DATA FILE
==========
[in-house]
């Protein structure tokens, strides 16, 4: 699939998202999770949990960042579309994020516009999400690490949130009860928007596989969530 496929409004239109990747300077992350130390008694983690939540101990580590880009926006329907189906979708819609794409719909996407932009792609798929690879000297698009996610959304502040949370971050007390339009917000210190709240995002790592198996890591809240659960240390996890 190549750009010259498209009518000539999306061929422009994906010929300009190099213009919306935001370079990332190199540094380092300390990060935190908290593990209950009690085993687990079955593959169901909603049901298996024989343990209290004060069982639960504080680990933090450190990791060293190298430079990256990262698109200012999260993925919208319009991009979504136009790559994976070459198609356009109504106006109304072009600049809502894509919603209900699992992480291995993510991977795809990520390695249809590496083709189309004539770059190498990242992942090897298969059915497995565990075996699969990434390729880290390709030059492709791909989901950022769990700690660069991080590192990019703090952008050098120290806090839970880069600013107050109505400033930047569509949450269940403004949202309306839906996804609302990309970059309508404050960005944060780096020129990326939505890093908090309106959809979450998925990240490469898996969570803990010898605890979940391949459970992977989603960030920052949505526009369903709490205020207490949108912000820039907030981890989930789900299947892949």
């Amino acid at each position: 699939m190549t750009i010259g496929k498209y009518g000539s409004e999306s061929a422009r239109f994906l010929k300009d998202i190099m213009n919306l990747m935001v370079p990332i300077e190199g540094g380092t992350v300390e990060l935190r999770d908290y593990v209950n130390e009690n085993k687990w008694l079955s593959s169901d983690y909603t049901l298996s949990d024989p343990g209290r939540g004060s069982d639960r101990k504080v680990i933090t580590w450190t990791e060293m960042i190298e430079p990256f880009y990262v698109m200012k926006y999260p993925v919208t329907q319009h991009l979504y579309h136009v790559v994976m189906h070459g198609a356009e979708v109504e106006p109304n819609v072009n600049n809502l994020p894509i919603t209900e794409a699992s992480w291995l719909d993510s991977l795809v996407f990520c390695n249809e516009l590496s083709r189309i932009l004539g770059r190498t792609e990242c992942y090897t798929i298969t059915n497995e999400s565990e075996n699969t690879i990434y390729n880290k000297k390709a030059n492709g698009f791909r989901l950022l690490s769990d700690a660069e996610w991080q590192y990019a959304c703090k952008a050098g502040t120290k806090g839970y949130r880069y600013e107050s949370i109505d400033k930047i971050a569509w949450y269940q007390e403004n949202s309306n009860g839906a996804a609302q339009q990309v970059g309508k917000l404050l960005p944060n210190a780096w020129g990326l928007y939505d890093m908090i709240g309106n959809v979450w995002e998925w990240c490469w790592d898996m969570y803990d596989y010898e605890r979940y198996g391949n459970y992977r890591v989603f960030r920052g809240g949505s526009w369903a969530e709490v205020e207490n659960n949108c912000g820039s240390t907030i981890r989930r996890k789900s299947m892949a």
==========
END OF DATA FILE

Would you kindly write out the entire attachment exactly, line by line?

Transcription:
[in-house]
């Protein structure tokens, strides 16, 4: 699939998202999770949990960042579309994020516009999400690490949130009860928007596989969530 496929409004239109990747300077992350130390008694983690939540101990580590880009926006329907189906979708819609794409719909996407932009792609798929690879000297698009996610959304502040949370971050007390339009917000210190709240995002790592198996890591809240659960240390996890 190549750009010259498209009518000539999306061929422009994906010929300009190099213009919306935001370079990332190199540094380092300390990060935190908290593990209950009690085993687990079955593959169901909603049901298996024989343990209290004060069982639960504080680990933090450190990791060293190298430079990256990262698109200012999260993925919208319009991009979504136009790559994976070459198609356009109504106006109304072009600049809502894509919603209900699992992480291995993510991977795809990520390695249809590496083709189309004539770059190498990242992942090897298969059915497995565990075996699969990434390729880290390709030059492709791909989901950022769990700690660069991080590192990019703090952008050098120290806090839970880069600013107050109505400033930047569509949450269940403004949202309306839906996804609302990309970059309508404050960005944060780096020129990326939505890093908090309106959809979450998925990240490469898996969570803990010898605890979940391949459970992977989603960030920052949505526009369903709490205020207490949108912000820039907030981890989930789900299947892949």
């Amino acid at each position: 699939m190549t750009i010259g496929k498209y009518g000539s409004e999306s061929a422009r239109f994906l010929k300009d998202i190099m213009n919306l990747m935001v370079p990332i300077e190199g540094g380092t992350v300390e990060l935190r999770d908290y593990v209950n130390e009690n085993k687990w008694l079955s593959s169901d983690y909603t049901l298996s949990d024989p343990g209290r939540g004060s069982d639960r101990k504080v680990i933090t580590w450190t990791e060293m960042i190298e430079p990256f880009y990262v698109m200012k926006y999260p993925v919208t329907q319009h991009l979504y579309h136009v790559v994976m189906h070459g198609a356009e979708v109504e106006p109304n819609v072009n600049n809502l994020p894509i919603t209900e794409a699992s992480w291995l719909d993510s991977l795809v996407f990520c390695n249809e516009l590496s083709r189309i932009l004539g770059r190498t792609e990242c992942y090897t798929i298969t059915n497995e999400s565990e075996n699969t690879i990434y390729n880290k000297k390709a030059n492709g698009f791909r989901l950022l690490s769990d700690a660069e996610w991080q590192y990019a959304c703090k952008a050098g502040t120290k806090g839970y949130r880069y600013e107050s949370i109505d400033k930047i971050a569509w949450y269940q007390e403004n949202s309306n009860g839906a996804a609302q339009q990309v970059g309508k917000l404050l960005p944060n210190a780096w020129g990326l928007y939505d890093m908090i709240g309106n959809v979450w995002e998925w990240c490469w790592d898996m969570y803990d596989y010898e605890r979940y198996g391949n459970y992977r890591v989603f960030r920052g809240g949505s526009w369903a969530e709490v205020e207490n659960n949108c912000g820039s240390t907030i981890r989930r996890k789900s299947m892949a």